General procedure for the asymmetric transfer hydrogenation of ketones in water
The metal precursor [RhIIICl2(Cp*)]2 (0.0025 mmol) and the chiral ligand 2 or 3 (0.0025 mmol) were mixed with water (0.7 mL) and heated in a water bath at 60 °C for 1 h. Sodium formate (5 equiv. relative to substrate) and the substrate (ratio S/C = 100 as in Table 1; other S/C ratio presented in Table 2) were subsequently added. The reaction mixture was stirred at 40 °C in air for the time indicated in Table 1 and Table 2 for each individual reaction. The reaction mixture was extracted with CH2Cl2 (3 × 10 mL). The CH2Cl2 layers were combined, dried over anhydrous MgSO4, ﬁltered and concentrated in vacuo. The residue containing the alcohol was acetylated using acetic anhydride and 4-DMPA (4-N,N-dimethylamino pyridine).
Results and Discussion
Rhodium Cp* complexed ligands 2 and 3 were tested for catalytic activity in the ATH of aromatic ketones under the same conditions used for ligand 1.10 In general, complexes 2-RhIII(Cp*) and 3-RhIII(Cp*) gave better yields and good enantioselectivities in the ATH compared with ligand 1 for ketones b, d and e.
In order to test the catalytic properties of these complexes on the ATH of bulky ketones, we reduced propiophenone (b), valerophenone (c), tetralone (d), 2'-acetonaphthone (e) and 3-chloropropiophenone (h) to the corresponding alcohols. Results shown on Table 1 indicate good to excellent enantioselctivities and yields.
α-and β-Haloalcohols are important intermediates in the synthesis of physiologically active molecules.2,3,11 Using complexes 2-RhIII(Cp*) and 3-RhIII(Cp*) in the ATH of 2-chloroacetophenone (f), 2-bromoacetophenone (g) and 3-chloropropiophenone (h), the corresponding chiral alcohols were obtained in 91% ee, > 99% yield, 88% ee, 91% yield and 95% ee, > 99% yield, respectively. Thus, the reduction of halo ketones in aqueous sodium formate provides an excellent and inexpensive synthetic route to synthesize physiologically active 1,2-and 1,3-amino alcohol derivatives.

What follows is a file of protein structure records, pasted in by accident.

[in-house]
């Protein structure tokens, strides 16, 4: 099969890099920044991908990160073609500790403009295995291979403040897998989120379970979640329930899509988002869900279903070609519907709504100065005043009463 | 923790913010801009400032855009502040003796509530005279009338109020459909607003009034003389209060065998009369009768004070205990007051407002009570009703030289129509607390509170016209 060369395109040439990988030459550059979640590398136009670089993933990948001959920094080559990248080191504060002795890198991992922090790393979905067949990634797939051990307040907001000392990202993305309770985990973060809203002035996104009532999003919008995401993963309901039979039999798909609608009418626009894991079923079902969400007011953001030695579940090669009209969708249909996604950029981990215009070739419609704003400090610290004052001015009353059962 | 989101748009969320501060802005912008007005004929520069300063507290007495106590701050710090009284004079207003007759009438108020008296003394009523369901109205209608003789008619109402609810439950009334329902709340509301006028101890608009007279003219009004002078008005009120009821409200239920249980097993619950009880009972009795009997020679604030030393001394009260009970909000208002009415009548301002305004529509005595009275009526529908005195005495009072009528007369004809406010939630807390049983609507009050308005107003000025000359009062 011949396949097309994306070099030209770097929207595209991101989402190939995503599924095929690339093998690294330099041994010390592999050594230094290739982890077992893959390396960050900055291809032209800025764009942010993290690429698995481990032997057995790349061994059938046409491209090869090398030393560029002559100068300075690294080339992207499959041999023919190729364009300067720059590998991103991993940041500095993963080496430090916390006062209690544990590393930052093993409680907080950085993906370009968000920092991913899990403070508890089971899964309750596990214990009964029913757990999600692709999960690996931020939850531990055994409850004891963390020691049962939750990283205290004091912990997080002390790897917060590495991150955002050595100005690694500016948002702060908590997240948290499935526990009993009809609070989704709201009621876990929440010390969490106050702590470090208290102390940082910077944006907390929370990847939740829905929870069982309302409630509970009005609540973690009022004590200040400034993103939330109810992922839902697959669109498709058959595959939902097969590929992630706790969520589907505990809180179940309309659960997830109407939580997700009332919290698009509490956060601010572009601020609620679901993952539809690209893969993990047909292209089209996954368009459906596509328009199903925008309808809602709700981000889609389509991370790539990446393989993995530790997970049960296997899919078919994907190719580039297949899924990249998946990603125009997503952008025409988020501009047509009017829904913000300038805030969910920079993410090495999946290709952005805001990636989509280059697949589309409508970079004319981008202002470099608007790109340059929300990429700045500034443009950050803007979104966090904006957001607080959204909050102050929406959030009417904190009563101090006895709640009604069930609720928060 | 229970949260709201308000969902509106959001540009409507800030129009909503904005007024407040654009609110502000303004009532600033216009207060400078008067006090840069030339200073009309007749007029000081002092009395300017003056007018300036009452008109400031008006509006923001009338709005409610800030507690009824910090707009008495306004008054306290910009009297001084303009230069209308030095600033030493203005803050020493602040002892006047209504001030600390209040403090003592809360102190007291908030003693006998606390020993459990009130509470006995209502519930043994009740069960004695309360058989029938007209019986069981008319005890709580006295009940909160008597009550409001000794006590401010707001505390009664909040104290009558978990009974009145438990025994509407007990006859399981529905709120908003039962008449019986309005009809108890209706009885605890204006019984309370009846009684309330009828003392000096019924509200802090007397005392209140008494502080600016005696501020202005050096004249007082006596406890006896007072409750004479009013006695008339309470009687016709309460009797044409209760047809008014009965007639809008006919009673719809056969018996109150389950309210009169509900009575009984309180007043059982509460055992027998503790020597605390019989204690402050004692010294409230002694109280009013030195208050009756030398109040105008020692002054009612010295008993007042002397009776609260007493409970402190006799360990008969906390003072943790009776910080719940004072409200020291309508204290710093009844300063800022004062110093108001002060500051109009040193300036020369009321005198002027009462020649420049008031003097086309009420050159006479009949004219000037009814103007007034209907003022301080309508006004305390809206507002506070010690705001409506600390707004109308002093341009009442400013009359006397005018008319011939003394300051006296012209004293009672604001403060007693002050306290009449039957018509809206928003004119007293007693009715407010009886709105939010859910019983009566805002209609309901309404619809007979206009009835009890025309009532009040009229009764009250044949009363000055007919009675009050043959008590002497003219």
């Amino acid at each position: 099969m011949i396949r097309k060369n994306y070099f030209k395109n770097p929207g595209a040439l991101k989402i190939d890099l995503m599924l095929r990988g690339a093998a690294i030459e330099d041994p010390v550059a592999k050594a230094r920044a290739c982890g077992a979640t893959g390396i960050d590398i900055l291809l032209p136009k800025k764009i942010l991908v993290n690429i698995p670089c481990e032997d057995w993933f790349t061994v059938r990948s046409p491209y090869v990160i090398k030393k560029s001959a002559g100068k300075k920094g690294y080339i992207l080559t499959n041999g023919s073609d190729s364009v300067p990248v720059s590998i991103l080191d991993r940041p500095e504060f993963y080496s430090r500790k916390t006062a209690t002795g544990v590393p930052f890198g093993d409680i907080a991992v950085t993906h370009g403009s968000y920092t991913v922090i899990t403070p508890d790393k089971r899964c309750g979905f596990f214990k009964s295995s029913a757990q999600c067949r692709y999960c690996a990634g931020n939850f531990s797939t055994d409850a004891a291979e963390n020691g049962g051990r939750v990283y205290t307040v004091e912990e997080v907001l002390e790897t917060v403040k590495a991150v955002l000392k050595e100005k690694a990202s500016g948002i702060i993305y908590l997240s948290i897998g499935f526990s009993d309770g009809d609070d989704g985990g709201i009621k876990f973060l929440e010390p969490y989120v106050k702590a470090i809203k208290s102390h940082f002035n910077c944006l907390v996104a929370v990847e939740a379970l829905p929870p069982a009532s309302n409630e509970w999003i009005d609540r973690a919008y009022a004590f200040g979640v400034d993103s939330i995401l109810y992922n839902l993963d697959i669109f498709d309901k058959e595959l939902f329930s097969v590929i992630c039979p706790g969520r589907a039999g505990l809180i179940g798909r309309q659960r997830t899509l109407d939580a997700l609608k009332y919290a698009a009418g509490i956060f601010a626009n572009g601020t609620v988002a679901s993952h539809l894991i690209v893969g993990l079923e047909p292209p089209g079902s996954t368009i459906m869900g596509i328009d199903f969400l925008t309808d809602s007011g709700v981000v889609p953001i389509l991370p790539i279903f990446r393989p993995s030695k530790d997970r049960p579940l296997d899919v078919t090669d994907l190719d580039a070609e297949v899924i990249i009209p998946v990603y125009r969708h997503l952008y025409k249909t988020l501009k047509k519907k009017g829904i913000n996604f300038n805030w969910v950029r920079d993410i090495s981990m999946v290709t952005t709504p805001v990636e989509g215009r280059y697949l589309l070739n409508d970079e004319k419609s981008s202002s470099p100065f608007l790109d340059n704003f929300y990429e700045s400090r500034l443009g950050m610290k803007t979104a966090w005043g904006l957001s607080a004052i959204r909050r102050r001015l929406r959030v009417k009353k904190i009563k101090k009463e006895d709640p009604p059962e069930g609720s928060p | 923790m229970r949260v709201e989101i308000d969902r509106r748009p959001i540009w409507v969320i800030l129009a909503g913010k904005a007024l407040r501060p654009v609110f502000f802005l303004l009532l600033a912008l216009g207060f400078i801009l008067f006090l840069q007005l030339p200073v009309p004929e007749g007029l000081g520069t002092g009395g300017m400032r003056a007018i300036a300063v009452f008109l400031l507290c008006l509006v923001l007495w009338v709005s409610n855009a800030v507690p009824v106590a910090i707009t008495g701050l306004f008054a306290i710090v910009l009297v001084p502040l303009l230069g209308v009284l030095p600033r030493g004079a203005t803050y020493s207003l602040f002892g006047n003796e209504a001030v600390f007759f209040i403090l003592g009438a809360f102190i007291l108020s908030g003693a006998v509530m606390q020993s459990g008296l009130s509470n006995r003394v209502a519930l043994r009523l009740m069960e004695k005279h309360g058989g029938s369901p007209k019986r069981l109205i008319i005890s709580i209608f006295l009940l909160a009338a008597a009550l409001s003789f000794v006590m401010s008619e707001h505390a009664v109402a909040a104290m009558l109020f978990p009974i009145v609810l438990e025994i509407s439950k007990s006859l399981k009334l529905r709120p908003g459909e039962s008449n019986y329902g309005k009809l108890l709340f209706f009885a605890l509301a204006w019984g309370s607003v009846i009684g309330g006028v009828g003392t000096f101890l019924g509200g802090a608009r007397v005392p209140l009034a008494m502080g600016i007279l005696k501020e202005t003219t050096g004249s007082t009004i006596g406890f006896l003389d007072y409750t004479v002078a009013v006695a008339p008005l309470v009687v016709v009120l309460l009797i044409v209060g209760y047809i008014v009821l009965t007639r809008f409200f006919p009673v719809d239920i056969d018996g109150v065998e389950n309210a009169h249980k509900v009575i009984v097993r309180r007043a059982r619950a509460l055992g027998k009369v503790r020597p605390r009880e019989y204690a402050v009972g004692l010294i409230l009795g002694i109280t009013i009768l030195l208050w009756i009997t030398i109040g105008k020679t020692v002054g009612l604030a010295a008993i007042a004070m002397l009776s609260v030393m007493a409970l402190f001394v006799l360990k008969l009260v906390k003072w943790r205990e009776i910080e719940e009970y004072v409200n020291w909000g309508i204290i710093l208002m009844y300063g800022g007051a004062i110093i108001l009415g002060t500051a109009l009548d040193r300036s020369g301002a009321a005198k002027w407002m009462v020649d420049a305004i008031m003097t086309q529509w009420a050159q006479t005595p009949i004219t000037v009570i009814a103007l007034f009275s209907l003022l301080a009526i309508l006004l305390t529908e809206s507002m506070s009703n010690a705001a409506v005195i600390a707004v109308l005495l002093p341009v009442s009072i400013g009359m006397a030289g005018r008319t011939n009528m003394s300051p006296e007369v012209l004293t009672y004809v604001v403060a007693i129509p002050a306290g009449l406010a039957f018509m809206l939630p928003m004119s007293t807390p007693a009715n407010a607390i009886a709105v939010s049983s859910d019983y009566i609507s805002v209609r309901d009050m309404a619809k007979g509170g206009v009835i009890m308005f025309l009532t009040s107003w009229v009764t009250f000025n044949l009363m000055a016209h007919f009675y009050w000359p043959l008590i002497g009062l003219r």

Substituted aromatic ketones i-l also gave excellent yields and enantioselectivities on the reduction to the corresponding alcohols (Table 1).
In order to study the catalytic activity of the new ligands and the Rh(III) complexes (TON, TOF) in water/HCO2Na ATH, we reduced acetophenone (a) and 4'-fluoroacetophenone (j) using different catalyst loading, reaction times and reaction temperatures. Results are shown in Table 2, which indicate that the catalyst activity and the enantioselectivities of both complexes 2-RhIII(Cp*) and 3-RhIII(Cp*) are similar and constant through 0.25 h to 5 h. Ligand 3 reached TOF of 3,100 mol mol-1 h-1 in the ATH of acetophenone (a) [entry 4 tested for 0.25 h, at 40 ºC] and 4,320 ligand mol mol-1 h-1 in the ATH of 4'-fluoroacetophenone (j) [entry 8 tested for 0.08 h and 55 ºC].
We have synthesized two new chiral C2-symmetric ligands with a rigid fluorene ring skeleton with the two cyclohexylamine groups well apart from each other. Both complexes 2-RhIII(Cp*) and 3-RhIII(Cp*) turned out to be very good catalysts in the ATH of aromatic ketones using aqueous sodium formate as the hydride source, with excellent enantioselectivities, yields and TOF. With these complexes, excellent enantioselectivities and yields on the ATH of bulky ketones were also achieved, making them good candidates for the ATH of other bulky ketones, or to be anchored to a solid phase for the heterogenization of homogeneous catalysts.
The prochiral a-chlorine, a-bromine and b-chlorine ketones f, g and h were reduced to the corresponding chiral alcohols in very high yields (> 99%) and good enantioselectivities (89-91% ee), providing an alternative synthetic route to obtain 1,2-and 1,3-halo alcohol derivatives.
We gratefully acknowledge support for this project by Consejo Nacional de Ciencia y Tecnología (CONACyT grant 37827-E) and Dirección General de Educación Superior Tecnológica (DGEST grant 310.06-P), and postdoctoral fellowship from CONACyT for R. Montalvo-González.
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Received: June 15, 2009
Web Release Date: December 3, 2009